Please do not hesitate to contact Eric Gascho, Senior Vice President of Policy and Government Affairs, if you or your staff would like to discuss these issues in greater detail. He is reachable via e-mail at [email protected].
Randall L. Rutta
Chief Executive Officer
2 We understand payers have expressed concern about the feasibility of the shorter timeframe, given the need to fully transition to electronic prior authorization. As of now, many of these exchanges are still done through fax or other methods. The shorter timeframes will be more achievable once we fully move to electronic prior authorization.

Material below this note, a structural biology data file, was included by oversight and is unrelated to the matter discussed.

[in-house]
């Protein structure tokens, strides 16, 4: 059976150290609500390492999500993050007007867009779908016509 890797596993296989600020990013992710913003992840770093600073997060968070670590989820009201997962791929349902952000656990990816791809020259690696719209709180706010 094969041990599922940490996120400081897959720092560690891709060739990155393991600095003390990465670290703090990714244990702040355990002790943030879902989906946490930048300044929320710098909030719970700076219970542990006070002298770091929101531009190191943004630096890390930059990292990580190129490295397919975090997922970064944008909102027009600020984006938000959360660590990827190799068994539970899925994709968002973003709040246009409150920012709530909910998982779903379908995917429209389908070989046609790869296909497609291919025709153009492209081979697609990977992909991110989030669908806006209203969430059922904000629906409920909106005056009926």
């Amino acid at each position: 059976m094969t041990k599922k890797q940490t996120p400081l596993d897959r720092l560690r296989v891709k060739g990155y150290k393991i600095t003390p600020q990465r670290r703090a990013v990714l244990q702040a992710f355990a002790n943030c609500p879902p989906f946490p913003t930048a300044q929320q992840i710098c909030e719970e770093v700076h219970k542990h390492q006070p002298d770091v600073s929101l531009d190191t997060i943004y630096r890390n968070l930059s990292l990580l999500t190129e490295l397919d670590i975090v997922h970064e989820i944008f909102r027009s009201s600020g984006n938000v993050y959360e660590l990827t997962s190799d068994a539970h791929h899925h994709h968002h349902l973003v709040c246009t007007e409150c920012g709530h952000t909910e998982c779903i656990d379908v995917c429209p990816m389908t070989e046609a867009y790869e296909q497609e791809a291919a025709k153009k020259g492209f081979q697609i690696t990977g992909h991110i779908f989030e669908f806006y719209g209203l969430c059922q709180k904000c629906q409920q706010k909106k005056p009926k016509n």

4 Federal Register :: Administrative Simplification: Adoption of Standards for Health Care Attachments Transactions and Electronic Signatures, and Modification to Referral Certification and Authorization Transaction Standard